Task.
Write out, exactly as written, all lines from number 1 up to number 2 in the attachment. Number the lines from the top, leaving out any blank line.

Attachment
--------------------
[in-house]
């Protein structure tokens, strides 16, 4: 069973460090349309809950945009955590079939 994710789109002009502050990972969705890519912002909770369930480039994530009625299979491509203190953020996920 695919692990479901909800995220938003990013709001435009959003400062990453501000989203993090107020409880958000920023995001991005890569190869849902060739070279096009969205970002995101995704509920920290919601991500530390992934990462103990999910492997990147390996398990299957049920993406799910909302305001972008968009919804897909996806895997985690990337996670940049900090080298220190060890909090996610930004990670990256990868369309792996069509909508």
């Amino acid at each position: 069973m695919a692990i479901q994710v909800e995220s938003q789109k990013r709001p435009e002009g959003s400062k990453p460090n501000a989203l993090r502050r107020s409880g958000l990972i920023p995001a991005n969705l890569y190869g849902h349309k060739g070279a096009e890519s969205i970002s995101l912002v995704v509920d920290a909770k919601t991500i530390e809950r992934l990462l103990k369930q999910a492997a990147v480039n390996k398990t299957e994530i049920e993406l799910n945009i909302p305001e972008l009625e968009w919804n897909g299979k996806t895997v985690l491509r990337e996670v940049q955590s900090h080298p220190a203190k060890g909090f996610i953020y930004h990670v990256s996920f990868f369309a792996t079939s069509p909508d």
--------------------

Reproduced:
[in-house]
């Protein structure tokens, strides 16, 4: 069973460090349309809950945009955590079939 994710789109002009502050990972969705890519912002909770369930480039994530009625299979491509203190953020996920 695919692990479901909800995220938003990013709001435009959003400062990453501000989203993090107020409880958000920023995001991005890569190869849902060739070279096009969205970002995101995704509920920290919601991500530390992934990462103990999910492997990147390996398990299957049920993406799910909302305001972008968009919804897909996806895997985690990337996670940049900090080298220190060890909090996610930004990670990256990868369309792996069509909508």